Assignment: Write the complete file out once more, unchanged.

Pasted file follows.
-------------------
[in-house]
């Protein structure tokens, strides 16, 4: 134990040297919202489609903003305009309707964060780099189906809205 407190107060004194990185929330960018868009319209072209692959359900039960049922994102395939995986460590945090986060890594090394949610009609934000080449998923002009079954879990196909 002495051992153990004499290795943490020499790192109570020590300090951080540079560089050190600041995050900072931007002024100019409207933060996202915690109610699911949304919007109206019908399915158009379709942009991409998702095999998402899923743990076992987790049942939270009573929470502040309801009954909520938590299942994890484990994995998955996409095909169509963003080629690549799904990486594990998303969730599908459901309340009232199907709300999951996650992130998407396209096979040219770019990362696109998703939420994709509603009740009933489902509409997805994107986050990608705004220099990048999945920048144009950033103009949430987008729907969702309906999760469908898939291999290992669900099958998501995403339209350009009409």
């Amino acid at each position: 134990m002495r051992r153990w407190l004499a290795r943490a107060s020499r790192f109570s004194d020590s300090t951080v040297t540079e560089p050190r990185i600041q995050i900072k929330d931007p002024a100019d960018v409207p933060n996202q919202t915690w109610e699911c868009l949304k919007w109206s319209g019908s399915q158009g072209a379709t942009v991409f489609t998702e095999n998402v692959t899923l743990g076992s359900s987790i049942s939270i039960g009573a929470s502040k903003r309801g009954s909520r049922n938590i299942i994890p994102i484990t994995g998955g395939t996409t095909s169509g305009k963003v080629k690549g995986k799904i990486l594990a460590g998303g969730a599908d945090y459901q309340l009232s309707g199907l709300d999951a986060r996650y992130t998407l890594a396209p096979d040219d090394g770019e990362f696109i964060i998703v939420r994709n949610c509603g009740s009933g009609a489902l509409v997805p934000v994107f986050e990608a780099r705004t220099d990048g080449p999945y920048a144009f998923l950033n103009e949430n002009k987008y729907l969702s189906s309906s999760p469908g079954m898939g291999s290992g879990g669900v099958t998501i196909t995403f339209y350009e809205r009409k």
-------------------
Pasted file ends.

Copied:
[in-house]
């Protein structure tokens, strides 16, 4: 134990040297919202489609903003305009309707964060780099189906809205 407190107060004194990185929330960018868009319209072209692959359900039960049922994102395939995986460590945090986060890594090394949610009609934000080449998923002009079954879990196909 002495051992153990004499290795943490020499790192109570020590300090951080540079560089050190600041995050900072931007002024100019409207933060996202915690109610699911949304919007109206019908399915158009379709942009991409998702095999998402899923743990076992987790049942939270009573929470502040309801009954909520938590299942994890484990994995998955996409095909169509963003080629690549799904990486594990998303969730599908459901309340009232199907709300999951996650992130998407396209096979040219770019990362696109998703939420994709509603009740009933489902509409997805994107986050990608705004220099990048999945920048144009950033103009949430987008729907969702309906999760469908898939291999290992669900099958998501995403339209350009009409």
């Amino acid at each position: 134990m002495r051992r153990w407190l004499a290795r943490a107060s020499r790192f109570s004194d020590s300090t951080v040297t540079e560089p050190r990185i600041q995050i900072k929330d931007p002024a100019d960018v409207p933060n996202q919202t915690w109610e699911c868009l949304k919007w109206s319209g019908s399915q158009g072209a379709t942009v991409f489609t998702e095999n998402v692959t899923l743990g076992s359900s987790i049942s939270i039960g009573a929470s502040k903003r309801g009954s909520r049922n938590i299942i994890p994102i484990t994995g998955g395939t996409t095909s169509g305009k963003v080629k690549g995986k799904i990486l594990a460590g998303g969730a599908d945090y459901q309340l009232s309707g199907l709300d999951a986060r996650y992130t998407l890594a396209p096979d040219d090394g770019e990362f696109i964060i998703v939420r994709n949610c509603g009740s009933g009609a489902l509409v997805p934000v994107f986050e990608a780099r705004t220099d990048g080449p999945y920048a144009f998923l950033n103009e949430n002009k987008y729907l969702s189906s309906s999760p469908g079954m898939g291999s290992g879990g669900v099958t998501i196909t995403f339209y350009e809205r009409k």